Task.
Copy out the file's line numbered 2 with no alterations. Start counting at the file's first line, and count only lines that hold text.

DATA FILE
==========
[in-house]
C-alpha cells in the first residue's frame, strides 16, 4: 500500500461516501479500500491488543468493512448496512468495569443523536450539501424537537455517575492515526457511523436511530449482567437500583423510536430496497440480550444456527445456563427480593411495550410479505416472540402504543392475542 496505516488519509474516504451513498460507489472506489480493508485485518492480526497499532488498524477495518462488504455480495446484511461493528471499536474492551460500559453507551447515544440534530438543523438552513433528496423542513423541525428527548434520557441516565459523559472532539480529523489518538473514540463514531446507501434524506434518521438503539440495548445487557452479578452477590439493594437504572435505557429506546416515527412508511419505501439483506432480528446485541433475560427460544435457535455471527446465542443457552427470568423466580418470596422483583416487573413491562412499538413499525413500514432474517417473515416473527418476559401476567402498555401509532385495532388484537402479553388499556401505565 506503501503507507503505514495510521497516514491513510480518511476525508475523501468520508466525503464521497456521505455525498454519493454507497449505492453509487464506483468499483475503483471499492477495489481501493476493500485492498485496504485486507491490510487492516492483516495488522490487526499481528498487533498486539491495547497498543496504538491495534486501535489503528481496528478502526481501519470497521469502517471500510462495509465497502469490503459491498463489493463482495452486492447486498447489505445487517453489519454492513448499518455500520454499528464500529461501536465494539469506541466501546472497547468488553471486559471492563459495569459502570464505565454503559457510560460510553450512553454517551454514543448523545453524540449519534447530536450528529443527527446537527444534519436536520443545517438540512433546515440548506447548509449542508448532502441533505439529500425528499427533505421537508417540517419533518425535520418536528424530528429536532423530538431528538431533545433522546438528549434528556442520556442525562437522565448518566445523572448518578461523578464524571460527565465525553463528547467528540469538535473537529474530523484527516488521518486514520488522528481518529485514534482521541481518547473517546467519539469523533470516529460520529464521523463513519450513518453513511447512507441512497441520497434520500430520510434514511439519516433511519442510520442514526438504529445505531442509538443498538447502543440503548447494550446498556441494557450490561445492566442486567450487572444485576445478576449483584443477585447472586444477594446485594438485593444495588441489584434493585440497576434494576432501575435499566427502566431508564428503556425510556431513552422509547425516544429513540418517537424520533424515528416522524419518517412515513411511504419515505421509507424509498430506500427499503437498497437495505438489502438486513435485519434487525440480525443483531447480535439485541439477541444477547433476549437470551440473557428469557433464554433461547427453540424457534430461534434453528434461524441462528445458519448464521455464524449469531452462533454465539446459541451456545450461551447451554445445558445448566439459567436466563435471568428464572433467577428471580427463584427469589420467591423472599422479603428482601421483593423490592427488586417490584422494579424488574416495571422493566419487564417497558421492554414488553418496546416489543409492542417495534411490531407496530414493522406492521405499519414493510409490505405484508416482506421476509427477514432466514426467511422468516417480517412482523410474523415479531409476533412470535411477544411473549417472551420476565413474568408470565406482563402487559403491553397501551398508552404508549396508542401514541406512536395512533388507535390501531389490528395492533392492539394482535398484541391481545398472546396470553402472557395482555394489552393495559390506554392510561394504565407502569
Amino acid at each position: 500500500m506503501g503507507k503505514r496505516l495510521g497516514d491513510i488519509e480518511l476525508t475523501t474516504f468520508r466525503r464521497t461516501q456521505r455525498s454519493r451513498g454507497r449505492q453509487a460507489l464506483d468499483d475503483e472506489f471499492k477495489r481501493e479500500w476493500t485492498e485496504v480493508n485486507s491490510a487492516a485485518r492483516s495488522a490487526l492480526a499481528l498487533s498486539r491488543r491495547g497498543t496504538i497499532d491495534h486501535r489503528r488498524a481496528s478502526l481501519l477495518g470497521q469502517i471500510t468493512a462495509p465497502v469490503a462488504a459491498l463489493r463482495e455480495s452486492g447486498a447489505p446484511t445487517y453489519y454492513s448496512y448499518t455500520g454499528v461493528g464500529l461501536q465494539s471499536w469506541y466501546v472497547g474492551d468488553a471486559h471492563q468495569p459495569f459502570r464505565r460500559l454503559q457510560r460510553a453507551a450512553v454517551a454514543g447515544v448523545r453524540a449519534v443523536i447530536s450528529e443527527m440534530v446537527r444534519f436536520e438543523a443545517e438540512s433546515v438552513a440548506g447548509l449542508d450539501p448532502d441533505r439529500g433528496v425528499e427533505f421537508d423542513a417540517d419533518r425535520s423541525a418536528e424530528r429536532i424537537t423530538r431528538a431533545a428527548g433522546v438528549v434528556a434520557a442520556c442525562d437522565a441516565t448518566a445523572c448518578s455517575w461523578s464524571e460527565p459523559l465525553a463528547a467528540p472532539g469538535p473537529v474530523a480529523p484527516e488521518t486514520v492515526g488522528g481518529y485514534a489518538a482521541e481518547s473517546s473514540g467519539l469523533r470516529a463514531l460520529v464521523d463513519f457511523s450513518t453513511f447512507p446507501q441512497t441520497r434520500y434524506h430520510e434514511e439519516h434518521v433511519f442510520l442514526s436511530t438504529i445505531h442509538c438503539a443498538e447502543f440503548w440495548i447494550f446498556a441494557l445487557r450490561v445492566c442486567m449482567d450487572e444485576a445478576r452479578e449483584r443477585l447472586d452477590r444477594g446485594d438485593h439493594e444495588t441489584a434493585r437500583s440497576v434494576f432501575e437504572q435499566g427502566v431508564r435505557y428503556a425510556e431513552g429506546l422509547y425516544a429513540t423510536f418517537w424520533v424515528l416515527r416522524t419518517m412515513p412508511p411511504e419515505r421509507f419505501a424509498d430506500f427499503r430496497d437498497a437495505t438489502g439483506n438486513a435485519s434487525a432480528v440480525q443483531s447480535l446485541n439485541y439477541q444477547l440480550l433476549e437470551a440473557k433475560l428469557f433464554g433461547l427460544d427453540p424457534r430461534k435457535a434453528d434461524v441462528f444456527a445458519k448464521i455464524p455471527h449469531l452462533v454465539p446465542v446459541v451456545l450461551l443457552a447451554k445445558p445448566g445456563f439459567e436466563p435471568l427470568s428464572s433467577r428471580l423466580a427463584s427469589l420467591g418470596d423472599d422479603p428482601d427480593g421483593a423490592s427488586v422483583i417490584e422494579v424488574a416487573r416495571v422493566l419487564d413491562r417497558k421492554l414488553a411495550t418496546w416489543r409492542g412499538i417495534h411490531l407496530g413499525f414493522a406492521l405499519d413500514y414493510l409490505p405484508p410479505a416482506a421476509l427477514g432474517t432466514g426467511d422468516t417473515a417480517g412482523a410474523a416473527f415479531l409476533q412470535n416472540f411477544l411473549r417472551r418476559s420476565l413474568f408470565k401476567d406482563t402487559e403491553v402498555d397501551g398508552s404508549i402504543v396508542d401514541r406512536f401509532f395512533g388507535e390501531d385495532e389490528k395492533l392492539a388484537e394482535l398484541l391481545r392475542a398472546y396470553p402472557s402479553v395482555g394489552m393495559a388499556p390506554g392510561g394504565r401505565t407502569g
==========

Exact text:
C-alpha cells in the first residue's frame, strides 16, 4: 500500500461516501479500500491488543468493512448496512468495569443523536450539501424537537455517575492515526457511523436511530449482567437500583423510536430496497440480550444456527445456563427480593411495550410479505416472540402504543392475542 496505516488519509474516504451513498460507489472506489480493508485485518492480526497499532488498524477495518462488504455480495446484511461493528471499536474492551460500559453507551447515544440534530438543523438552513433528496423542513423541525428527548434520557441516565459523559472532539480529523489518538473514540463514531446507501434524506434518521438503539440495548445487557452479578452477590439493594437504572435505557429506546416515527412508511419505501439483506432480528446485541433475560427460544435457535455471527446465542443457552427470568423466580418470596422483583416487573413491562412499538413499525413500514432474517417473515416473527418476559401476567402498555401509532385495532388484537402479553388499556401505565 506503501503507507503505514495510521497516514491513510480518511476525508475523501468520508466525503464521497456521505455525498454519493454507497449505492453509487464506483468499483475503483471499492477495489481501493476493500485492498485496504485486507491490510487492516492483516495488522490487526499481528498487533498486539491495547497498543496504538491495534486501535489503528481496528478502526481501519470497521469502517471500510462495509465497502469490503459491498463489493463482495452486492447486498447489505445487517453489519454492513448499518455500520454499528464500529461501536465494539469506541466501546472497547468488553471486559471492563459495569459502570464505565454503559457510560460510553450512553454517551454514543448523545453524540449519534447530536450528529443527527446537527444534519436536520443545517438540512433546515440548506447548509449542508448532502441533505439529500425528499427533505421537508417540517419533518425535520418536528424530528429536532423530538431528538431533545433522546438528549434528556442520556442525562437522565448518566445523572448518578461523578464524571460527565465525553463528547467528540469538535473537529474530523484527516488521518486514520488522528481518529485514534482521541481518547473517546467519539469523533470516529460520529464521523463513519450513518453513511447512507441512497441520497434520500430520510434514511439519516433511519442510520442514526438504529445505531442509538443498538447502543440503548447494550446498556441494557450490561445492566442486567450487572444485576445478576449483584443477585447472586444477594446485594438485593444495588441489584434493585440497576434494576432501575435499566427502566431508564428503556425510556431513552422509547425516544429513540418517537424520533424515528416522524419518517412515513411511504419515505421509507424509498430506500427499503437498497437495505438489502438486513435485519434487525440480525443483531447480535439485541439477541444477547433476549437470551440473557428469557433464554433461547427453540424457534430461534434453528434461524441462528445458519448464521455464524449469531452462533454465539446459541451456545450461551447451554445445558445448566439459567436466563435471568428464572433467577428471580427463584427469589420467591423472599422479603428482601421483593423490592427488586417490584422494579424488574416495571422493566419487564417497558421492554414488553418496546416489543409492542417495534411490531407496530414493522406492521405499519414493510409490505405484508416482506421476509427477514432466514426467511422468516417480517412482523410474523415479531409476533412470535411477544411473549417472551420476565413474568408470565406482563402487559403491553397501551398508552404508549396508542401514541406512536395512533388507535390501531389490528395492533392492539394482535398484541391481545398472546396470553402472557395482555394489552393495559390506554392510561394504565407502569